Issues of poverty and gender equality are inextricably linked. Current economic priorities, traditional, gendered roles in society and low quality work all present barriers to women reaching their full economic potential and increase the risk of poverty.  Decent work is central to tackling poverty in Wales, and could help to address some of the economic inequalities that women continue to face.

In order to make the economy work for people on lower incomes, this response outlines a number of steps that need to be taken:

·         Producing a gender sensitive economic strategy, which recognises the foundational economy and addresses the barriers faced by women;

·         Offering employment on a flexible basis, in particular high skilled and senior roles;

·         Using procurement to encourage the provision of decent work, including paying the Living Wage and reducing the use of zero-hours contracts;

·         Ensuring that any negative impacts of welfare reform on women are mitigated;


1.      How the Welsh Government’s economic strategy and employability plan can:


1.1.            Create more inclusive economic growth that benefits people and places equally across Wales;


1.1.1 It is increasingly accepted that steps to address gender equality can help drive economic growth, but steps to drive economic growth will not necessarily be inclusive or deliver equality.

1.1.2. For example, women have seen little of the investment directed into the nine priority sectors in Wales, as the workforces predominantly consist of men. In just two – financial and professional services and tourism – do women account for over 40%, but they’re either notably absent from senior positions or, in the case of tourism, the sector is characterised by low wages and insecure employment[1].

1.1.3. Creating a more inclusive economic strategy that helps address some of the barriers faced by women accessing employment could help deliver economic growth. According to McKinsey and Co, bridging the gender pay gap could create an additional £150bn on top of GDP forecasts in the UK in 2025[2].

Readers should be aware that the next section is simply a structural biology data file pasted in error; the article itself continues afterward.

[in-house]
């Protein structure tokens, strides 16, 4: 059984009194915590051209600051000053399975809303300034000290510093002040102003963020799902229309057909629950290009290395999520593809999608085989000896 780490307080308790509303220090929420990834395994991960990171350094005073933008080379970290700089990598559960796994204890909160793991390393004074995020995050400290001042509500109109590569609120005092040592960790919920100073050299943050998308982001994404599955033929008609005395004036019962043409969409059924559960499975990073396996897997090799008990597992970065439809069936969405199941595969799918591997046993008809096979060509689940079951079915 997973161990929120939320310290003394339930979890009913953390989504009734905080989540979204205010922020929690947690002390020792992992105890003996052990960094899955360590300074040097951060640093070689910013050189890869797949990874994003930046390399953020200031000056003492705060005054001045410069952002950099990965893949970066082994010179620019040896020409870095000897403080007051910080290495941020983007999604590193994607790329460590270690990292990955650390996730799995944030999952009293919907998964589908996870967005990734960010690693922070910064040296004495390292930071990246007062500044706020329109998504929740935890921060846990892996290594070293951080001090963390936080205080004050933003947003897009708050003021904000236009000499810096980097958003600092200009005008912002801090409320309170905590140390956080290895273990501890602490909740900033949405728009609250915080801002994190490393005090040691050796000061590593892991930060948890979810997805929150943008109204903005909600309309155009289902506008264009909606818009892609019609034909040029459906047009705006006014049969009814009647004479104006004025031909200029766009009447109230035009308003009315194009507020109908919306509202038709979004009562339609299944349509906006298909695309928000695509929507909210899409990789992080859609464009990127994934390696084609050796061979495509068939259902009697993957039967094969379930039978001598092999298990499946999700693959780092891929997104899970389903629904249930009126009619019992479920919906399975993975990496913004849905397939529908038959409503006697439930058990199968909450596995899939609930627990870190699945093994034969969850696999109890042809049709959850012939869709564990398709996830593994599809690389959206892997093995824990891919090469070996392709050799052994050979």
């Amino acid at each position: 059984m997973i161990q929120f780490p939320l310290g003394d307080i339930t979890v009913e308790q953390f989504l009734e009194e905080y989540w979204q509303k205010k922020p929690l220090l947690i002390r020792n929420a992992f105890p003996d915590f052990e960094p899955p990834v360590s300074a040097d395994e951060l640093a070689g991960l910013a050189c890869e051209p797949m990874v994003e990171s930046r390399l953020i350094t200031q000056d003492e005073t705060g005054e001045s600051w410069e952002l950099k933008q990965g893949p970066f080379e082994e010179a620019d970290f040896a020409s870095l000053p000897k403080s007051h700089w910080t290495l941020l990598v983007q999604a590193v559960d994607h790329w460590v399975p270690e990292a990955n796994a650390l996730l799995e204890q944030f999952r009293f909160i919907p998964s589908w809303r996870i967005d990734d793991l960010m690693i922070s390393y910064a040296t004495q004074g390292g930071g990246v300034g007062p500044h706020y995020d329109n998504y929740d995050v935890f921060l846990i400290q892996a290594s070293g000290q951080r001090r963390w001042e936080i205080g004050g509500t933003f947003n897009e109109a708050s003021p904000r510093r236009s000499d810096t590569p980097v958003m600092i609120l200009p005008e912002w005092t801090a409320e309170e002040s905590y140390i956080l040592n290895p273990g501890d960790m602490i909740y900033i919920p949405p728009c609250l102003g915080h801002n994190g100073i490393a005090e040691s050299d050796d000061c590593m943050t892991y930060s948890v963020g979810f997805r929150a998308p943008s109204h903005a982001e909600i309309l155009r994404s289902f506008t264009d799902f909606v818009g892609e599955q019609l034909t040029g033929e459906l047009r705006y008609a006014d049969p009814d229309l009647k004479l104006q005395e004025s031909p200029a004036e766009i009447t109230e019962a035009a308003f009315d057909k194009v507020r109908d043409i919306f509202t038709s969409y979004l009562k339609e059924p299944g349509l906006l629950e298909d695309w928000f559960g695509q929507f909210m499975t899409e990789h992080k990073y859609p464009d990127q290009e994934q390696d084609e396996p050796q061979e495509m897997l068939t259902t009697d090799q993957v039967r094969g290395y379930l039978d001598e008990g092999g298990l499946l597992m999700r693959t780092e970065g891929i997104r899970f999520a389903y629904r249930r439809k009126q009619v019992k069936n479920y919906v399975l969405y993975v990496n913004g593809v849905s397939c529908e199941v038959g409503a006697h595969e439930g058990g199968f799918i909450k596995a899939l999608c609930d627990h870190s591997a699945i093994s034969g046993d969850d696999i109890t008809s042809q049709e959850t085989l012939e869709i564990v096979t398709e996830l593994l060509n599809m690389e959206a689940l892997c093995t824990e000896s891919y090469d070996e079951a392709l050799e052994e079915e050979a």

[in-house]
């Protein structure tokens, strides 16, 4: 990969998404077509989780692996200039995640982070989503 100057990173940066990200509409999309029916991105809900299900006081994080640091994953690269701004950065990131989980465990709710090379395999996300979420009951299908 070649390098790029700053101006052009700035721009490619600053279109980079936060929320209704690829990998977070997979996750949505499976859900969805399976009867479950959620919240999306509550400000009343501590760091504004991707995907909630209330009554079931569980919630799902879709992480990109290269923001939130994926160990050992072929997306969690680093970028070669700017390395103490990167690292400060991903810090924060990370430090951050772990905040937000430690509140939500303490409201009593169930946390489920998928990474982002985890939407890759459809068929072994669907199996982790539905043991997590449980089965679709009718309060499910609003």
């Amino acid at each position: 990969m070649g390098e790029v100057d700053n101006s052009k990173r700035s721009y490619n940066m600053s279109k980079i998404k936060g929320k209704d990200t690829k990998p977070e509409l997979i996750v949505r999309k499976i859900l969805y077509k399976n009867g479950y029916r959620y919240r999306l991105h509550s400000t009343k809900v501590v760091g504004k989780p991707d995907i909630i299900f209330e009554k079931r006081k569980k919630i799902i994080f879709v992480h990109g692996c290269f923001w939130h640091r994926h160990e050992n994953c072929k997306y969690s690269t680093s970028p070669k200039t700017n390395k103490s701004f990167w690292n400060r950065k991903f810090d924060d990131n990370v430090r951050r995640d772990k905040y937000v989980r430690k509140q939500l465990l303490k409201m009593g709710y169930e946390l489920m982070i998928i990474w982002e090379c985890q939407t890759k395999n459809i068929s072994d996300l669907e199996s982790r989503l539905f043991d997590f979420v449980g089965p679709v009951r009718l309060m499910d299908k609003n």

1.1.4. In order to achieve this, we believe the economic strategy should include[3]:

·         A set of guiding principles on which economic growth should be pursued.

·         An objective to maximise women’s economic participation underpinned by an action plan to provide focus to cross-governmental activity.

·         A set of indicators to ensure effective measurement of success.

1.1.5 Recognising the value of the foundational economy is also key to creating an inclusive economic strategy. The foundational economy provides employment to half a million people in Wales, and is relatively evenly spread around the country[4]. Women dominate the workforce in several of these sectors such as care and retail. Supporting sectors in the foundational economy to provide good quality employment and progression opportunities could help improve the pay and career prospects of many women in Wales.

1.1.6. A Government Employability Plan, which is focused on the individual, will need to recognise the distinct barriers women face in accessing and progressing within employment. A number of these are outlined in the sections below.

1.1.7 It’s also important that opportunities to reskill and access employment as part of large scale projects, such as Wylfa Newydd and the South Wales Metro, are accessible to diverse groups of people and existing barriers aren’t reinforced.


1.2.            interact with the UK Government’s Work and Health Programme;

1.2.1 There is a clear need for the new employability policy to dovetail with the Work and Health Programme, to ensure that, as far as possible, individuals are able to receive support seamlessly via either or both programmes. It is also important to ensure there is no duplication in effort.

1.2.2 The focus for Welsh Government should be those who are the most disadvantaged, and those who are currently not served by existing provision, including women.

1.2.3 While the DWP and the JCP have led responsibility for the benefits system and supporting the unemployed, support has often been commissioned for specific disadvantaged groups, at a much-reduced scale. Skills an employability provision is commissioned via Welsh Government and has had a strong focus on young people and the shorter term unemployed.

1.2.4 ESF funding has had widespread use in Wales to target the most disadvantaged groups, such as women, which raises concerns regarding provision following Brexit.  Wales has received £4bn in structural funding from the EU since 2000[5], often to undertake programmes with a focus on tackling poverty and skills growth.